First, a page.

Full screen
/ 272

matching results for page

Cited passage

Style
Citations are available only to our active members.
Sign up now to cite pages or passages in MLA, APA and Chicago citation styles.

"Portraying himself as an honest, ordinary person helped Lincoln identify with his audiences." (Einhorn, 1992, p. 25).

"Portraying himself as an honest, ordinary person helped Lincoln identify with his audiences." (Einhorn 25)

"Portraying himself as an honest, ordinary person helped Lincoln identify with his audiences."1

1. Lois J. Einhorn, Abraham Lincoln, the Orator: Penetrating the Lincoln Legend (Westport, CT: Greenwood Press, 1992), 25, http://www.questia.com/read/27419298.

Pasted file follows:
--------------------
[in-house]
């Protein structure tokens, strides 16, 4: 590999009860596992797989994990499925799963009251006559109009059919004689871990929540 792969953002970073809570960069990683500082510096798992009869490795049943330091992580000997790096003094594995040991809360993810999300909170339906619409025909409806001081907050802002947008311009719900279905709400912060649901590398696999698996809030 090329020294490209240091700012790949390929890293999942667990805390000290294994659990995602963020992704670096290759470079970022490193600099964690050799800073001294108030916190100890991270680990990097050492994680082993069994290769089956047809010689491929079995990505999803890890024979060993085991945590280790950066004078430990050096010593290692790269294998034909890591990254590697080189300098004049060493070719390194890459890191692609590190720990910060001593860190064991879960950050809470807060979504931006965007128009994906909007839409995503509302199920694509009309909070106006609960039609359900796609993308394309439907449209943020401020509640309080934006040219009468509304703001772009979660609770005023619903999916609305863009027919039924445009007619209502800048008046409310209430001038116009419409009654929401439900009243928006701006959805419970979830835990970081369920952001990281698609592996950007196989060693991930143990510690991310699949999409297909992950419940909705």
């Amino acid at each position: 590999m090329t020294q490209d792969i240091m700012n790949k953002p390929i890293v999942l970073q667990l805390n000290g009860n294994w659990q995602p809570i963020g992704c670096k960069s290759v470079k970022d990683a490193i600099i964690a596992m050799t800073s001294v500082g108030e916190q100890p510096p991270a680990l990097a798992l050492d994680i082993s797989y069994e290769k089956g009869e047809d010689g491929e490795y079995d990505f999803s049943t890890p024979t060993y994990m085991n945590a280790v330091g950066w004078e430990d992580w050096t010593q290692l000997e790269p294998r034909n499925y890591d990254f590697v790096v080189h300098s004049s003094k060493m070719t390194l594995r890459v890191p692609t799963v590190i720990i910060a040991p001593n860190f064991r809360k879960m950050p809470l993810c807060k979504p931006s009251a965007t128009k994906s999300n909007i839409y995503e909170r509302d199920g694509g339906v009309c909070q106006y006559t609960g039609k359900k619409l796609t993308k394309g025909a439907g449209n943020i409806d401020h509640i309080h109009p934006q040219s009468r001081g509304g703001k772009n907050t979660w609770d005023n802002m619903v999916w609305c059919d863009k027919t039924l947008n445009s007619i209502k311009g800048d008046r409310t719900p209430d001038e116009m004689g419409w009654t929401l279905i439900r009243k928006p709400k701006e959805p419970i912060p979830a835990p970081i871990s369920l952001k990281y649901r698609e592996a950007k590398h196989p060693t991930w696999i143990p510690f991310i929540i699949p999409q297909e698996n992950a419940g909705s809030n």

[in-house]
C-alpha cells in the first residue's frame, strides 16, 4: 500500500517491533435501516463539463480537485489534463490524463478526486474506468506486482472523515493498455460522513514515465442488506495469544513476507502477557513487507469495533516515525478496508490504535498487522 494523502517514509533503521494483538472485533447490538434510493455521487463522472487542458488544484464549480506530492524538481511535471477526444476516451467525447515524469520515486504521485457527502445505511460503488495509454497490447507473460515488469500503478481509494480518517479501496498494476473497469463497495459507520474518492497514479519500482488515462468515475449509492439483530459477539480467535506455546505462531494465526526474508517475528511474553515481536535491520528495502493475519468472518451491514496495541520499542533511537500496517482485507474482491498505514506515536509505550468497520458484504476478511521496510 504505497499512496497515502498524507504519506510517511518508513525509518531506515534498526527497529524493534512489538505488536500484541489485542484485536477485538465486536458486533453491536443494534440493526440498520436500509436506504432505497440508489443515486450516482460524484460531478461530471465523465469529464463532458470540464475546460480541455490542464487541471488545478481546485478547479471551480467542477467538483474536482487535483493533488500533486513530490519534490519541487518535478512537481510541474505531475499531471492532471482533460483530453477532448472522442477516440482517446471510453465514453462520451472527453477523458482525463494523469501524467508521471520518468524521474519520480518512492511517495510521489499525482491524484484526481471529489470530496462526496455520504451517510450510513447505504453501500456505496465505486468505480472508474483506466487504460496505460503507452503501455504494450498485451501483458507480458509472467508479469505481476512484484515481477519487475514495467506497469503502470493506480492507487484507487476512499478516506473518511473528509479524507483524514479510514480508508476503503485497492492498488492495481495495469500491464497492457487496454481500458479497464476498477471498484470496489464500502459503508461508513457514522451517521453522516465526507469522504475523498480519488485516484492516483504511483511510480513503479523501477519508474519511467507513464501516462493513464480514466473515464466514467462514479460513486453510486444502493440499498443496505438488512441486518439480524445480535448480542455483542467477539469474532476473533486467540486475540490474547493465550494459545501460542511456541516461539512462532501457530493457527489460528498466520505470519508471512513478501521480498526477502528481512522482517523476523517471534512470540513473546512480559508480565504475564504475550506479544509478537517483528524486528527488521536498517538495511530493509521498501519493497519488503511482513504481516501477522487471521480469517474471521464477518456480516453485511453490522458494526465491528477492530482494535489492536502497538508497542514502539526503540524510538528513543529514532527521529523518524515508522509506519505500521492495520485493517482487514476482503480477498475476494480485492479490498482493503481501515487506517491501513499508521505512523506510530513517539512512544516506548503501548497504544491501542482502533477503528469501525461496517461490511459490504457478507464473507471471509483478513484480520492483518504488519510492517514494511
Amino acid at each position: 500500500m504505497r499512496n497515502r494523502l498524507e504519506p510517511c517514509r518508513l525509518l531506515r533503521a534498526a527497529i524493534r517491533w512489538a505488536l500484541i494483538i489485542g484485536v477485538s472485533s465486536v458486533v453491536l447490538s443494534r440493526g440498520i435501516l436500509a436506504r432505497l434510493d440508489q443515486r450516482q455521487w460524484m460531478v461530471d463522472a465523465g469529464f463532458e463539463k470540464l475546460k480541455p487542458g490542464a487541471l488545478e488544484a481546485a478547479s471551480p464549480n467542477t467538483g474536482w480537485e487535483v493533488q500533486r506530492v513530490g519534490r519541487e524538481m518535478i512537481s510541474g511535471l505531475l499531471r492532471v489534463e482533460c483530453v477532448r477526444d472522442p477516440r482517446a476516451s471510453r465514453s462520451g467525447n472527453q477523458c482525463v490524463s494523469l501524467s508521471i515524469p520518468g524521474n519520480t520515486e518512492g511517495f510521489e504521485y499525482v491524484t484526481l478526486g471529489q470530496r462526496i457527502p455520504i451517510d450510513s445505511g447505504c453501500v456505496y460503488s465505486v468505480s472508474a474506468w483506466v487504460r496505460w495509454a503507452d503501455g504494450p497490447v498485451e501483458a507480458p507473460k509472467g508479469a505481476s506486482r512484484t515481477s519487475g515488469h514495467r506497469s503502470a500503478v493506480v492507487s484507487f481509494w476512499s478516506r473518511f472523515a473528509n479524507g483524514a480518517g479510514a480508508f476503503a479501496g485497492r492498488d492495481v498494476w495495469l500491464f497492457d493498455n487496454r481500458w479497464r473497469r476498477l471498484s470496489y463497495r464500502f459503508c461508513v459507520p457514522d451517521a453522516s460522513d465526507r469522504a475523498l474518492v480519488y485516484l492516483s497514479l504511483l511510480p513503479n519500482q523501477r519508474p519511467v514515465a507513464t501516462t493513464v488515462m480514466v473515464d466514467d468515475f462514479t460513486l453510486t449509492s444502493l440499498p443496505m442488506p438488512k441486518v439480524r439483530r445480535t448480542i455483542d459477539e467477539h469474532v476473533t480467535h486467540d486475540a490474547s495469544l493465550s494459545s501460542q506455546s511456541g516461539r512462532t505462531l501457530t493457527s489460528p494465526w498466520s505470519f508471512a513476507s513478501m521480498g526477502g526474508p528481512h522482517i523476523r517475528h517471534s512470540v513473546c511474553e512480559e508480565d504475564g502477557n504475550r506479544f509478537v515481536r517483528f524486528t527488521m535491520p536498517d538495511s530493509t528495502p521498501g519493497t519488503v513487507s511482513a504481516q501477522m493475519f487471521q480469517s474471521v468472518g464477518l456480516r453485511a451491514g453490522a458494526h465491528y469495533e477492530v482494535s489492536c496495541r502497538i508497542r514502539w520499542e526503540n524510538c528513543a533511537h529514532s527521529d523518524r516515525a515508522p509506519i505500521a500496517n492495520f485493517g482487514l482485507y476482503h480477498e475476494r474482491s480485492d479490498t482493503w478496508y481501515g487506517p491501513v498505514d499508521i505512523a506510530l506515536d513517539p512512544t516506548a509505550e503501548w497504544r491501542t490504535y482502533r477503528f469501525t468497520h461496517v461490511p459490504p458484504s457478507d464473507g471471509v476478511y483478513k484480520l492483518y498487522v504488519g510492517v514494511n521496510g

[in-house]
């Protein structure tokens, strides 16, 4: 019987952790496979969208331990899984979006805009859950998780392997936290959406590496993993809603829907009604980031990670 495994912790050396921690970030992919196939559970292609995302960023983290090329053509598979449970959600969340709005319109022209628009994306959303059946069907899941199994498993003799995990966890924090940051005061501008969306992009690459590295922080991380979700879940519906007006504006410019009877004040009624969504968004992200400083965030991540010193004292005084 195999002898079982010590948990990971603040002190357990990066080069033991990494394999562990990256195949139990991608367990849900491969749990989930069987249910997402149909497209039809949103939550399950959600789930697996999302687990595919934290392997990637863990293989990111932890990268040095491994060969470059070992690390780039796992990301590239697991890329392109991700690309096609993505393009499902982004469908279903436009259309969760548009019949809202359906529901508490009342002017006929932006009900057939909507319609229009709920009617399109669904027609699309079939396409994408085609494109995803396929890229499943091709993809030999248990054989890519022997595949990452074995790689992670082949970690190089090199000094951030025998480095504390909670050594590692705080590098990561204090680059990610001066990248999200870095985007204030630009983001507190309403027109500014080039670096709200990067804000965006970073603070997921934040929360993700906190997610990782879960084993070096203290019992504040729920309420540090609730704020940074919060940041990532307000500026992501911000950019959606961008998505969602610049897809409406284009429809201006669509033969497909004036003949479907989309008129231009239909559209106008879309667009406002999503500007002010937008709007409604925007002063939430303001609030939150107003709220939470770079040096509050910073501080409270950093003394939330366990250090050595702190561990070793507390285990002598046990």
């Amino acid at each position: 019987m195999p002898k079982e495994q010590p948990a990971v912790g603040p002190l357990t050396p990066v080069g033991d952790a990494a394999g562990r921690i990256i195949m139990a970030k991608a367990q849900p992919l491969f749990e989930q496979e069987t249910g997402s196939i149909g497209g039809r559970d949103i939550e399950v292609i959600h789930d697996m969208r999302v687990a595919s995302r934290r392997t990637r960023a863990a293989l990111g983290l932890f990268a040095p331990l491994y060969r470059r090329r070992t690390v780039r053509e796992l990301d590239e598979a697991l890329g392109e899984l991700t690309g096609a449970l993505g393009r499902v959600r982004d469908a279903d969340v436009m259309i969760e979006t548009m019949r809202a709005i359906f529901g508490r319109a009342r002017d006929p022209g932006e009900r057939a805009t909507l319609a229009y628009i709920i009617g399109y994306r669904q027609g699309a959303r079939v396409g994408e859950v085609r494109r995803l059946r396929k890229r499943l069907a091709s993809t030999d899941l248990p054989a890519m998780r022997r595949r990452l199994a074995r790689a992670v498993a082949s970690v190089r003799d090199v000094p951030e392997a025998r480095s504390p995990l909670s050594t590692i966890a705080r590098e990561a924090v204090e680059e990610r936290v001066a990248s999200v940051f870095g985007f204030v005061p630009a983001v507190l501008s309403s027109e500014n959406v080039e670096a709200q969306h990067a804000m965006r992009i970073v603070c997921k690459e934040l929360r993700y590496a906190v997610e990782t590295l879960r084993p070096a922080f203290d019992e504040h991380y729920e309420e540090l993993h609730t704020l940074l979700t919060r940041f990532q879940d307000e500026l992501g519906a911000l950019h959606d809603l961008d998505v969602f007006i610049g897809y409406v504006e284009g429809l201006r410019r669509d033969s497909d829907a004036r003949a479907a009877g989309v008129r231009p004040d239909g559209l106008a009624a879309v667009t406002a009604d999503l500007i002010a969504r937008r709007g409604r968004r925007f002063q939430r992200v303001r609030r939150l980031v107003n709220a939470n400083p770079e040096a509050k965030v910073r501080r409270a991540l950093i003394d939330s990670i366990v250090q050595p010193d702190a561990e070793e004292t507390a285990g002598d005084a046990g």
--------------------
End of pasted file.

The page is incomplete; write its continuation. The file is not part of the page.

Cited passage

Welcome to the new Questia Reader

The Questia Reader has been updated to provide you with an even better online reading experience.  It is now 100% Responsive, which means you can read our books and articles on any sized device you wish.  All of your favorite tools like notes, highlights, and citations are still here, but the way you select text has been updated to be easier to use, especially on touchscreen devices.  Here's how:

1. Click or tap the first word you want to select.
2. Click or tap the last word you want to select.

OK, got it!

Thanks for trying Questia!

Please continue trying out our research tools, but please note, full functionality is available only to our active members.

Your work will be lost once you leave this Web page.

For full access in an ad-free environment, sign up now for a FREE, 1-day trial.

Already a member? Log in now.